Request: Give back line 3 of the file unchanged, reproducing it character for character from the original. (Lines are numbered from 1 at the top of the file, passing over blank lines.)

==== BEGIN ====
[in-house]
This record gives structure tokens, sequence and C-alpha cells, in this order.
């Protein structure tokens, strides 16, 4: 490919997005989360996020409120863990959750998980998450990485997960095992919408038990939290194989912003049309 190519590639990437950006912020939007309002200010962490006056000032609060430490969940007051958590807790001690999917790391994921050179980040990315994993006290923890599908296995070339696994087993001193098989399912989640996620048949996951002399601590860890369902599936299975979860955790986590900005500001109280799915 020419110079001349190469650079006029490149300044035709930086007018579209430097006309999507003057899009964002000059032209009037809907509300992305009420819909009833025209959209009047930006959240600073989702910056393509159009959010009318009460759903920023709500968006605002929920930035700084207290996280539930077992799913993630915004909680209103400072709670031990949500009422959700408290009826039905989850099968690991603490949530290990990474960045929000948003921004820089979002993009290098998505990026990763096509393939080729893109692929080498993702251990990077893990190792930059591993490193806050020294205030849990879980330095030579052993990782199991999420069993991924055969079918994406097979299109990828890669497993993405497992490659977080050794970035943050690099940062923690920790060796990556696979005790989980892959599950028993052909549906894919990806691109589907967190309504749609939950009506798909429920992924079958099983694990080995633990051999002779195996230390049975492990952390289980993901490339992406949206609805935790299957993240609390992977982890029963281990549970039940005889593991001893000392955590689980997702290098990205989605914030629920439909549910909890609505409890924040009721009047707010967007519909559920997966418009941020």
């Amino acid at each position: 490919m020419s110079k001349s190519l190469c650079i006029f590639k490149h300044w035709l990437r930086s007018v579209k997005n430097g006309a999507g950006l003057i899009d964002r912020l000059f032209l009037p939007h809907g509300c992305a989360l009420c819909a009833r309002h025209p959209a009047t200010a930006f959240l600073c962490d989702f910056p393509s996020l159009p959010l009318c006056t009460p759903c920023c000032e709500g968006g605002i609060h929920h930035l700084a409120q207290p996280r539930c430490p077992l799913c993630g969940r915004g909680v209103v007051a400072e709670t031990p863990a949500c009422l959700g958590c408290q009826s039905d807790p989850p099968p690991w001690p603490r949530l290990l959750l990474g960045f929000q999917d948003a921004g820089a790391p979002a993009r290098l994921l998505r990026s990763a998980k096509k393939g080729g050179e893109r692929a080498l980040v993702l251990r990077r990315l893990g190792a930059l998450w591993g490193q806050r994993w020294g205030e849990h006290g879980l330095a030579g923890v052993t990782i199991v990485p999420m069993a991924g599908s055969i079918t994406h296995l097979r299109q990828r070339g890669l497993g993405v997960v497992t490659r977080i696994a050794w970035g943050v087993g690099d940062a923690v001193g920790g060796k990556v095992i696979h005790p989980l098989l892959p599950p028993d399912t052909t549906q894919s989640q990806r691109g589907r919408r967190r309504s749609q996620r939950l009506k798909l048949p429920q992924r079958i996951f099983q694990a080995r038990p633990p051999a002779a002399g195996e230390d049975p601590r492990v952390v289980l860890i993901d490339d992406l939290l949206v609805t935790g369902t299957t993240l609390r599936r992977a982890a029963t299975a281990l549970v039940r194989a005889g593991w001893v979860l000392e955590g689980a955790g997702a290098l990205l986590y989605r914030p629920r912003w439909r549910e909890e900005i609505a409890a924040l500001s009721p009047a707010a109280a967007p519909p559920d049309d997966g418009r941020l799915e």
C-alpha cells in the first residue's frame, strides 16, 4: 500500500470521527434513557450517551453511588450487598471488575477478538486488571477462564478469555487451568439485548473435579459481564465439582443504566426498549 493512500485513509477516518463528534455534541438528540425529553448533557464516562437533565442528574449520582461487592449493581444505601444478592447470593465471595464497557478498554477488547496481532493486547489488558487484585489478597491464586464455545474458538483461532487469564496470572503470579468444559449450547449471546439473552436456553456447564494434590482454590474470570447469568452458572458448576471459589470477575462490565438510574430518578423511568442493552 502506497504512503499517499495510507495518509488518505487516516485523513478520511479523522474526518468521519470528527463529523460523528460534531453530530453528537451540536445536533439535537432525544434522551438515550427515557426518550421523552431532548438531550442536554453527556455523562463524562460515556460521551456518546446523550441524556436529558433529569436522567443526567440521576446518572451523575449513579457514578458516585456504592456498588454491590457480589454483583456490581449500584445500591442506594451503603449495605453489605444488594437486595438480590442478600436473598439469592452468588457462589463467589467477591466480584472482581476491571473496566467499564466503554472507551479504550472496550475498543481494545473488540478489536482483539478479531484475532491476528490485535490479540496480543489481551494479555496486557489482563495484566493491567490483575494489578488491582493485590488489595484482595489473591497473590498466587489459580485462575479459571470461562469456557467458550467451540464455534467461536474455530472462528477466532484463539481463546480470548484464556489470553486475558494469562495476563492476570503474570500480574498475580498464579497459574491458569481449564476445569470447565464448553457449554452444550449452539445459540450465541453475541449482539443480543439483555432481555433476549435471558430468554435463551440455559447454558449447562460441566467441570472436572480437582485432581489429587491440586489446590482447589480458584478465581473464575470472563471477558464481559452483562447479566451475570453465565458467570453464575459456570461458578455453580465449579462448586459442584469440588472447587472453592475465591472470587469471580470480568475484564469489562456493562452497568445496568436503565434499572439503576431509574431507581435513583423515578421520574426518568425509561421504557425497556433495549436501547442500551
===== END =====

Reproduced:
């Protein structure tokens, strides 16, 4: 490919997005989360996020409120863990959750998980998450990485997960095992919408038990939290194989912003049309 190519590639990437950006912020939007309002200010962490006056000032609060430490969940007051958590807790001690999917790391994921050179980040990315994993006290923890599908296995070339696994087993001193098989399912989640996620048949996951002399601590860890369902599936299975979860955790986590900005500001109280799915 020419110079001349190469650079006029490149300044035709930086007018579209430097006309999507003057899009964002000059032209009037809907509300992305009420819909009833025209959209009047930006959240600073989702910056393509159009959010009318009460759903920023709500968006605002929920930035700084207290996280539930077992799913993630915004909680209103400072709670031990949500009422959700408290009826039905989850099968690991603490949530290990990474960045929000948003921004820089979002993009290098998505990026990763096509393939080729893109692929080498993702251990990077893990190792930059591993490193806050020294205030849990879980330095030579052993990782199991999420069993991924055969079918994406097979299109990828890669497993993405497992490659977080050794970035943050690099940062923690920790060796990556696979005790989980892959599950028993052909549906894919990806691109589907967190309504749609939950009506798909429920992924079958099983694990080995633990051999002779195996230390049975492990952390289980993901490339992406949206609805935790299957993240609390992977982890029963281990549970039940005889593991001893000392955590689980997702290098990205989605914030629920439909549910909890609505409890924040009721009047707010967007519909559920997966418009941020």